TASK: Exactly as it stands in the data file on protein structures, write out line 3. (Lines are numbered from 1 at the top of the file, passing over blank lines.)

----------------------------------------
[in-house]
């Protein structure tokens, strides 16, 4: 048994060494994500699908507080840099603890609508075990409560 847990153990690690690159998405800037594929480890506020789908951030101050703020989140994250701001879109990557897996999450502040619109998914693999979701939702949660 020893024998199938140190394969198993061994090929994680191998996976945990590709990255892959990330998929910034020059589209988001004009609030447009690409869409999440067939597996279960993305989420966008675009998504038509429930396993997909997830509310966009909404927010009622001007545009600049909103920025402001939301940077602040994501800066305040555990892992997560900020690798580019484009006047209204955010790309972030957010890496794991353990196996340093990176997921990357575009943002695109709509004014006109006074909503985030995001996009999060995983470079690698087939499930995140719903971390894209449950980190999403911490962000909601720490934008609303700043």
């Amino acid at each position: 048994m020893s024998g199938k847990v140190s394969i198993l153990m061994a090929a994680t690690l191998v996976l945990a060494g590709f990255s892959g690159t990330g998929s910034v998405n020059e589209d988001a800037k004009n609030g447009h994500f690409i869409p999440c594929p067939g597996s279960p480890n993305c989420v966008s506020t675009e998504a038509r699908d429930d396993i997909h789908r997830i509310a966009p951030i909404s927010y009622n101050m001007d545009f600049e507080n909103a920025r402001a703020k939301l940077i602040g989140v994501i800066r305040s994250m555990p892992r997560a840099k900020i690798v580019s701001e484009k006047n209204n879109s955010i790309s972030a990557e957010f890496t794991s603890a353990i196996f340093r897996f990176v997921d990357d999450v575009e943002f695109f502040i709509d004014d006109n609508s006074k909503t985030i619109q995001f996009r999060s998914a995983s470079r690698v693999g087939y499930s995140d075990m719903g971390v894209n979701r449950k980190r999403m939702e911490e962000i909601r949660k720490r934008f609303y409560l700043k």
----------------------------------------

């Amino acid at each position: 048994m020893s024998g199938k847990v140190s394969i198993l153990m061994a090929a994680t690690l191998v996976l945990a060494g590709f990255s892959g690159t990330g998929s910034v998405n020059e589209d988001a800037k004009n609030g447009h994500f690409i869409p999440c594929p067939g597996s279960p480890n993305c989420v966008s506020t675009e998504a038509r699908d429930d396993i997909h789908r997830i509310a966009p951030i909404s927010y009622n101050m001007d545009f600049e507080n909103a920025r402001a703020k939301l940077i602040g989140v994501i800066r305040s994250m555990p892992r997560a840099k900020i690798v580019s701001e484009k006047n209204n879109s955010i790309s972030a990557e957010f890496t794991s603890a353990i196996f340093r897996f990176v997921d990357d999450v575009e943002f695109f502040i709509d004014d006109n609508s006074k909503t985030i619109q995001f996009r999060s998914a995983s470079r690698v693999g087939y499930s995140d075990m719903g971390v894209n979701r449950k980190r999403m939702e911490e962000i909601r949660k720490r934008f609303y409560l700043k």